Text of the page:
The botched elections in Florida (2000) and Ohio (2004) have kept people on the lookout for voter fraud. The 2002 Help America Vote Act (HAVA), attempted to remedy many these problems by making it easier to register to vote, updating old voting technologies, and making voting practices more secure. While it has solved some of these issues, HAVA still has a lot of issues to work out–mostly due to lack of oversight on the appropriation of funds and unrelaiable voting machines. Today, 27 states — including such large ones as California, New York, Illinois, and Ohio require electronic voting machines to produce a voter-verified paper trail. There is paper-trail legislation pending in a dozen more states.

There is still a need for Congress to pass a strong federal law requiring electronic voting machines to produce reliable paper records.

And there have been quite a few problems leading up to this election. The controversy surrounding ACORN’s voter registration drive (less than 1% of their registration of 1.3 million new voters have been found to be inaccurate) has created a flashpoint surrounding voting records. This has increased a clampdown in many states and making sure everyone on the rolls is a legitimate voter may have caused legitimate voters to be stricken from the records. Many Sec’s of State and Political Committees have used this opportunity to disenfranchise many voters by striking them from the voting register, a practice used long before the controversy surrounding ACORN.

To ensure your voter registration, please visit www.maps.google.com/vote before November 4th to confirm your registration and find your polling place. Remember, your polling place should be close to your home address. You can also call your local board of elections to confirm your voter registration and polling location.

Please take note of where your polling place is and be sure of how to get to it from your residence or work place.

On November 4th, please be aware of your rights while voting.

Take time off of work. Your employer is legally obligated to give you time off of work to vote. Whether coming in late, taking a long lunch, or leaving early, you are allowed to take time off of work to vote. Do not let work or a boss keep you from casting your vote.

Stay in line. Expect long lines at your polling site. Visiting your site during off-peak hours will help reduce the time you will have to wait in line. Between 10 and 11 AM or 2 and 4 PM will have the least amount of voters. Once you are in line, do not leave. Everyone in line has the right to vote, even after the polls have closed. Anyone who is attempting to intimidate voters in line by threatening to call the police on people waiting is in strict violation of the law.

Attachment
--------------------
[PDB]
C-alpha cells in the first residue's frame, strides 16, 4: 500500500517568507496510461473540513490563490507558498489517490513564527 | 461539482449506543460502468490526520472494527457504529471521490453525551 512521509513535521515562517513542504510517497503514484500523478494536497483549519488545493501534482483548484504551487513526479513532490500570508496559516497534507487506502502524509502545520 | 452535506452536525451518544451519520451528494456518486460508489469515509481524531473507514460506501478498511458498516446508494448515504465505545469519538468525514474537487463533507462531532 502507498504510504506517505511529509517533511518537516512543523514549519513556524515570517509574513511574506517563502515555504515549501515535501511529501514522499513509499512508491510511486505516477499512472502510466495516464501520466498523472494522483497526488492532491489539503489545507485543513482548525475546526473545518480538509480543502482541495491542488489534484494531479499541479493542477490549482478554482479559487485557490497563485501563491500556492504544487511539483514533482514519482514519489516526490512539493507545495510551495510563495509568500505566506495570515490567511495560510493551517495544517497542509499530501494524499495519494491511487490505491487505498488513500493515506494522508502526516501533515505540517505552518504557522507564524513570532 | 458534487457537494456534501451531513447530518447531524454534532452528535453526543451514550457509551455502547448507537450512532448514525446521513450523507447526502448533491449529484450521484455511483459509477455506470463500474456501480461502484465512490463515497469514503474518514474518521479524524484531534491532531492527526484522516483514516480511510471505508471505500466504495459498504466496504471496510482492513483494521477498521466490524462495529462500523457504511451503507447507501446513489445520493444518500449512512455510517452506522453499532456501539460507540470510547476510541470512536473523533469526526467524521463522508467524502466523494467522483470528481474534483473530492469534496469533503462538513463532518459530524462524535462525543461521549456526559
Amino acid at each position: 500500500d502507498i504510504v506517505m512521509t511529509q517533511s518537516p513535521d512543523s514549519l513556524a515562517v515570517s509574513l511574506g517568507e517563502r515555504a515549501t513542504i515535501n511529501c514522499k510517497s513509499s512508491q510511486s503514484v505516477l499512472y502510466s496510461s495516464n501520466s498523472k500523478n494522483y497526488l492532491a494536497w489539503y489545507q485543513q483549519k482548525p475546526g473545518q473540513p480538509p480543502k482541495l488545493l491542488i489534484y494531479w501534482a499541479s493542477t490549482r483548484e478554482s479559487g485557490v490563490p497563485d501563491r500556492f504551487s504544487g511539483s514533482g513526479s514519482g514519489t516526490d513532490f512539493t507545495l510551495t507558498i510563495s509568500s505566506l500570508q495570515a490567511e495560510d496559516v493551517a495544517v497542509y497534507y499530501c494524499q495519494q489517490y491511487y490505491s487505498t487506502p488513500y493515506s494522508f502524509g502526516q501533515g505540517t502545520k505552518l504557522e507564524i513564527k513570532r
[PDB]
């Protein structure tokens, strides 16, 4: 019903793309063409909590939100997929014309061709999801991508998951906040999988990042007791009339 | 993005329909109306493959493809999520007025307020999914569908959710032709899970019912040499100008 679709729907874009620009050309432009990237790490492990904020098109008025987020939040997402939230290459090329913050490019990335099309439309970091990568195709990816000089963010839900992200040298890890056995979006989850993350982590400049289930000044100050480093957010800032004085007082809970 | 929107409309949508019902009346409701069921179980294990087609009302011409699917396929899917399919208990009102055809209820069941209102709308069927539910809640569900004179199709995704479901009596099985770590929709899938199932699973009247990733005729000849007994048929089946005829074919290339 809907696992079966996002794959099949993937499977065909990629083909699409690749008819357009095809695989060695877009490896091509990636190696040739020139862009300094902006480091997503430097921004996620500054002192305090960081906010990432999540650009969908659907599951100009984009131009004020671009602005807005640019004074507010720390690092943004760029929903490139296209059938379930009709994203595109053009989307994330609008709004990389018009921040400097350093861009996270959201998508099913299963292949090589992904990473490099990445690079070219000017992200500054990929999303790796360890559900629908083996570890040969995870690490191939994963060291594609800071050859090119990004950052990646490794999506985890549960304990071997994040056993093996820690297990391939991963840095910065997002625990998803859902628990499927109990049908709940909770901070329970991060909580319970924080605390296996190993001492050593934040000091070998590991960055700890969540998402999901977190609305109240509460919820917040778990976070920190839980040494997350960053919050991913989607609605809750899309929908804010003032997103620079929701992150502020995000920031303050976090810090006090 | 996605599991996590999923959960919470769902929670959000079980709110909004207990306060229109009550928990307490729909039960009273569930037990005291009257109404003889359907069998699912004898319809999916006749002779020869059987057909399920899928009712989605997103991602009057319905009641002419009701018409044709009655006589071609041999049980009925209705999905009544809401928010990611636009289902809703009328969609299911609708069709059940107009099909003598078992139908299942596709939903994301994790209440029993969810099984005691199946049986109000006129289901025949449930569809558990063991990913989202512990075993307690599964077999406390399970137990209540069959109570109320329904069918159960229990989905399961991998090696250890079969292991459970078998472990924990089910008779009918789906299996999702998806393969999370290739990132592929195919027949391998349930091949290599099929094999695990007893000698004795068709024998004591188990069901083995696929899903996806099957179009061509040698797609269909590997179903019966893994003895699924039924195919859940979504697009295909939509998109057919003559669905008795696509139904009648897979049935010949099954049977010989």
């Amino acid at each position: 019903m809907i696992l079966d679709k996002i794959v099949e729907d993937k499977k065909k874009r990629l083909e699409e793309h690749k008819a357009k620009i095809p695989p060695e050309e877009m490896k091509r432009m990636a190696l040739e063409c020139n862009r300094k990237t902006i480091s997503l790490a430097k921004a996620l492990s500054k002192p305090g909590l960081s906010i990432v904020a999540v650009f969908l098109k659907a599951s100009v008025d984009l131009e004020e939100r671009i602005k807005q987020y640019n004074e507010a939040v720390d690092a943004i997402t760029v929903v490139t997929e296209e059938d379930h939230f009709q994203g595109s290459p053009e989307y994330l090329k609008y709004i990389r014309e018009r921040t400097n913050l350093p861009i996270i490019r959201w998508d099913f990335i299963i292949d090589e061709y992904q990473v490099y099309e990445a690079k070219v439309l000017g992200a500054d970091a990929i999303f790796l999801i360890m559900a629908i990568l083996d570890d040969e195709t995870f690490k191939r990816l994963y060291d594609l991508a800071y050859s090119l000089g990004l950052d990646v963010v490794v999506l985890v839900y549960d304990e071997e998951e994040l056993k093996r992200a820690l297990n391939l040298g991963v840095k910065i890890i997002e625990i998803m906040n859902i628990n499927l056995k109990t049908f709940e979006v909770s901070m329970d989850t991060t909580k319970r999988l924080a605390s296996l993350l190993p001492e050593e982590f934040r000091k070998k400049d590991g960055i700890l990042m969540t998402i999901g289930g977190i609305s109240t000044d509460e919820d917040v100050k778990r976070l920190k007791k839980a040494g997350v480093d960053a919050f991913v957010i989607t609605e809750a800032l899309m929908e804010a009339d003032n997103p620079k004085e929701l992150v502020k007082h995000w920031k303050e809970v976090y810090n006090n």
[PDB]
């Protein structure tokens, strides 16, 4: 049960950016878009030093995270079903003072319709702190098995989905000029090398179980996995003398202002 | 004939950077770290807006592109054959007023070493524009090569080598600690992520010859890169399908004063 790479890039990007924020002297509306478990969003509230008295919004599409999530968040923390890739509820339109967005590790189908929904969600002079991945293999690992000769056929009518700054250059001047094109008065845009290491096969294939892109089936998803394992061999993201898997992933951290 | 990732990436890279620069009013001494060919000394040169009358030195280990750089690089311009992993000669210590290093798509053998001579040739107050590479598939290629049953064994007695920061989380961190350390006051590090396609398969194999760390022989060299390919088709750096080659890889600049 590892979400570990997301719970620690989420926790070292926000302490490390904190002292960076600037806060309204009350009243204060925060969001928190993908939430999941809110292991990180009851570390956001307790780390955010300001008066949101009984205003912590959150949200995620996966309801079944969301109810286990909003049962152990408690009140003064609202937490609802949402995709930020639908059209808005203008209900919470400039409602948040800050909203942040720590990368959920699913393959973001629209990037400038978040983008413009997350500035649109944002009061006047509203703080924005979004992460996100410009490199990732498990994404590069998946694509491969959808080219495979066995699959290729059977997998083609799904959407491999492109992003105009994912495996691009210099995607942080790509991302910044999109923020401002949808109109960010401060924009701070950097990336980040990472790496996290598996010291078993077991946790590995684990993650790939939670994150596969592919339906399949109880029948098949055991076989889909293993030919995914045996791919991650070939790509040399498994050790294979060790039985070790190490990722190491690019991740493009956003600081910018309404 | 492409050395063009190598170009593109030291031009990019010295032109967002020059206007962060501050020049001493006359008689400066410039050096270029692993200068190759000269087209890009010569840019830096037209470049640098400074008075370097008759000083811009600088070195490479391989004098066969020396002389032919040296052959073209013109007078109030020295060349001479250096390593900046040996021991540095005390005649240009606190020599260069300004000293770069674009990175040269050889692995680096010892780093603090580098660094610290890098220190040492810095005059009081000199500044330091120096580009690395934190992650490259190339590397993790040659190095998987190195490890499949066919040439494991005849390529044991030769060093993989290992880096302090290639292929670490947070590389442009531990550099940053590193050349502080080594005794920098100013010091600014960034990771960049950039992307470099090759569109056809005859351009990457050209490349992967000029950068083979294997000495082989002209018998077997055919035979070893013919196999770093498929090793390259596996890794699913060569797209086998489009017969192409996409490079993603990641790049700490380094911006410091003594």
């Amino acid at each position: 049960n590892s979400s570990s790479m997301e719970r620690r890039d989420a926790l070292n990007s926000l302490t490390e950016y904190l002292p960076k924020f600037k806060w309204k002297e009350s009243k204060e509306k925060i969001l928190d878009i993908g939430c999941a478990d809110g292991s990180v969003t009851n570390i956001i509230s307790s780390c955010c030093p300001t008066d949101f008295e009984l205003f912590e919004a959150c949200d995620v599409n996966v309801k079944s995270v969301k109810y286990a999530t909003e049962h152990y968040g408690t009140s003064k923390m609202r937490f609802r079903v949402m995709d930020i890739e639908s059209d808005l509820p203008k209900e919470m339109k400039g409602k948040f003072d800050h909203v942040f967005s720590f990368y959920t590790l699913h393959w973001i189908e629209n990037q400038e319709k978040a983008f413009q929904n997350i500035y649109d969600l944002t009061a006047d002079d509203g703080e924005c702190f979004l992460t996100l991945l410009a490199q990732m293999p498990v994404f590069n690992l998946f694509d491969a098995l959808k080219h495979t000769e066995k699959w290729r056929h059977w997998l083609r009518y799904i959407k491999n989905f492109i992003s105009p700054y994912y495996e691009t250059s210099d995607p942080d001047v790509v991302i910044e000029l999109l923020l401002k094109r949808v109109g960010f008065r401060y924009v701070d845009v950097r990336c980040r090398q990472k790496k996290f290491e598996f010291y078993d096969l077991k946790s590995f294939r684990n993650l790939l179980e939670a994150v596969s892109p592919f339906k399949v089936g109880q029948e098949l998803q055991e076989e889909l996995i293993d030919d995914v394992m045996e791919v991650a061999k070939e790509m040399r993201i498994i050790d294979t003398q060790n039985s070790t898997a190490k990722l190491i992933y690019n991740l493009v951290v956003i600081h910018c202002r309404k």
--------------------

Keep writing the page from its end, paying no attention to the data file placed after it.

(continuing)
Many states require proof of identification. This may be required for all voters. Other states may require identification for first time voters or people who registered through the postal service. Please be prepared to bring proper identification.

You have the right to a provisional ballot. If you have confirmed your voter registration with your local board of elections but find that your name is not on the roster or is being challenged by one of the campaigns, do not panic. You have the right to cast a provisional ballot. Please retain any receipt the poll worker gives you (or ask for one). This will give you the appropriate information to confirm that your provisional ballot was counted.

Read any signs on the wall. This will give you clear information on your rights as a voter. Signs may include an example ballot as well as any local laws protecting your rights as a voter. For instance, signs in California, New York State and Washington DC may inform you that it is illegal to wear or display any campaign paraphernalia in the polling site. Signs may also inform you how to contact your local board of elections in order to file a complaint or describe any violations of your rights.

Bring your sample ballot. Many states offer sample ballots either through the mail or online. These sample ballots will often give helpful information on candidates or propositions on the ballot. Feel free to complete your sample ballot at home before you travel to the polls. You have every right to bring your sample ballot with you into the voting booth. You have the right to be an informed voter.

Take your time. You have the right to take as much time as you need to vote. If you have made a mistake, you may “spoil” your ballot and ask for a new one. You have every right to ask for a new ballot. Don’t let anyone rush you or harass you while voting. Many areas may have new voting technologies you may not be familiar with. You should ask for help if you need it. Many states and jurisdictions will also offer ballots in other languages. When in doubt, ask a poll worker.